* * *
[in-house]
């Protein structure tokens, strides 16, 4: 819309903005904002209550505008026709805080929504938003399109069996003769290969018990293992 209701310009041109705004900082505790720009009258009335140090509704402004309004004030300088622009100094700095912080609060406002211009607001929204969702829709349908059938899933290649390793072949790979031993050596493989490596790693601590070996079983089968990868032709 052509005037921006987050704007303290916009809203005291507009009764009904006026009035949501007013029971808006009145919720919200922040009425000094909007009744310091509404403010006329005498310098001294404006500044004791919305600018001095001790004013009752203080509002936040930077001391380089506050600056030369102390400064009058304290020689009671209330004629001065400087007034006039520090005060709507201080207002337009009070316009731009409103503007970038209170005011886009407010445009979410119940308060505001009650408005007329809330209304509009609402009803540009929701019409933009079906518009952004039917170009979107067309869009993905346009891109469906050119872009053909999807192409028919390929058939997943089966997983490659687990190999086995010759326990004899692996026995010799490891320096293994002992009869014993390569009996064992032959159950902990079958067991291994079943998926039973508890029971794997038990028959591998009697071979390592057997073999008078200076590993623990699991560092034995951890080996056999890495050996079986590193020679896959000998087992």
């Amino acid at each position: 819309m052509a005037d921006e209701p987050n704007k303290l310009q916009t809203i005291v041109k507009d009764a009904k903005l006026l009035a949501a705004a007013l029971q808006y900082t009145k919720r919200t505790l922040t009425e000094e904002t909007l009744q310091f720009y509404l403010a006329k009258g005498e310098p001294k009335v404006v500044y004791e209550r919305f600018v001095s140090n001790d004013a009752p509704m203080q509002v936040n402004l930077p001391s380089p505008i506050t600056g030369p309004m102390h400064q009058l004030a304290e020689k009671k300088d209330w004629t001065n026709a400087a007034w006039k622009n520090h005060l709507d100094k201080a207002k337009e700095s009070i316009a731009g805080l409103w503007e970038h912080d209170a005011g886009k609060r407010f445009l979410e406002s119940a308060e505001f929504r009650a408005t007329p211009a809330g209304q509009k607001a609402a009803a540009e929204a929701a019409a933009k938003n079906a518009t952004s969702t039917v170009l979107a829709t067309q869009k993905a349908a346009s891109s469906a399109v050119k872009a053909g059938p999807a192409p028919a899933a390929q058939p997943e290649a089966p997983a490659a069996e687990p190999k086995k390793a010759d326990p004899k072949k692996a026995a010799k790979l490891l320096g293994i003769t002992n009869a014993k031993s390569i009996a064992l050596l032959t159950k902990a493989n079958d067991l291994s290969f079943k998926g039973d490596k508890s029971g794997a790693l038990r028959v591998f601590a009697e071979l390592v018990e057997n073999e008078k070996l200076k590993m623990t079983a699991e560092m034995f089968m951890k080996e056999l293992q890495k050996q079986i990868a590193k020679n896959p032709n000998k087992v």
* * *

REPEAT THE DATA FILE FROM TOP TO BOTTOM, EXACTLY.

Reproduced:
[in-house]
């Protein structure tokens, strides 16, 4: 819309903005904002209550505008026709805080929504938003399109069996003769290969018990293992 209701310009041109705004900082505790720009009258009335140090509704402004309004004030300088622009100094700095912080609060406002211009607001929204969702829709349908059938899933290649390793072949790979031993050596493989490596790693601590070996079983089968990868032709 052509005037921006987050704007303290916009809203005291507009009764009904006026009035949501007013029971808006009145919720919200922040009425000094909007009744310091509404403010006329005498310098001294404006500044004791919305600018001095001790004013009752203080509002936040930077001391380089506050600056030369102390400064009058304290020689009671209330004629001065400087007034006039520090005060709507201080207002337009009070316009731009409103503007970038209170005011886009407010445009979410119940308060505001009650408005007329809330209304509009609402009803540009929701019409933009079906518009952004039917170009979107067309869009993905346009891109469906050119872009053909999807192409028919390929058939997943089966997983490659687990190999086995010759326990004899692996026995010799490891320096293994002992009869014993390569009996064992032959159950902990079958067991291994079943998926039973508890029971794997038990028959591998009697071979390592057997073999008078200076590993623990699991560092034995951890080996056999890495050996079986590193020679896959000998087992």
């Amino acid at each position: 819309m052509a005037d921006e209701p987050n704007k303290l310009q916009t809203i005291v041109k507009d009764a009904k903005l006026l009035a949501a705004a007013l029971q808006y900082t009145k919720r919200t505790l922040t009425e000094e904002t909007l009744q310091f720009y509404l403010a006329k009258g005498e310098p001294k009335v404006v500044y004791e209550r919305f600018v001095s140090n001790d004013a009752p509704m203080q509002v936040n402004l930077p001391s380089p505008i506050t600056g030369p309004m102390h400064q009058l004030a304290e020689k009671k300088d209330w004629t001065n026709a400087a007034w006039k622009n520090h005060l709507d100094k201080a207002k337009e700095s009070i316009a731009g805080l409103w503007e970038h912080d209170a005011g886009k609060r407010f445009l979410e406002s119940a308060e505001f929504r009650a408005t007329p211009a809330g209304q509009k607001a609402a009803a540009e929204a929701a019409a933009k938003n079906a518009t952004s969702t039917v170009l979107a829709t067309q869009k993905a349908a346009s891109s469906a399109v050119k872009a053909g059938p999807a192409p028919a899933a390929q058939p997943e290649a089966p997983a490659a069996e687990p190999k086995k390793a010759d326990p004899k072949k692996a026995a010799k790979l490891l320096g293994i003769t002992n009869a014993k031993s390569i009996a064992l050596l032959t159950k902990a493989n079958d067991l291994s290969f079943k998926g039973d490596k508890s029971g794997a790693l038990r028959v591998f601590a009697e071979l390592v018990e057997n073999e008078k070996l200076k590993m623990t079983a699991e560092m034995f089968m951890k080996e056999l293992q890495k050996q079986i990868a590193k020679n896959p032709n000998k087992v």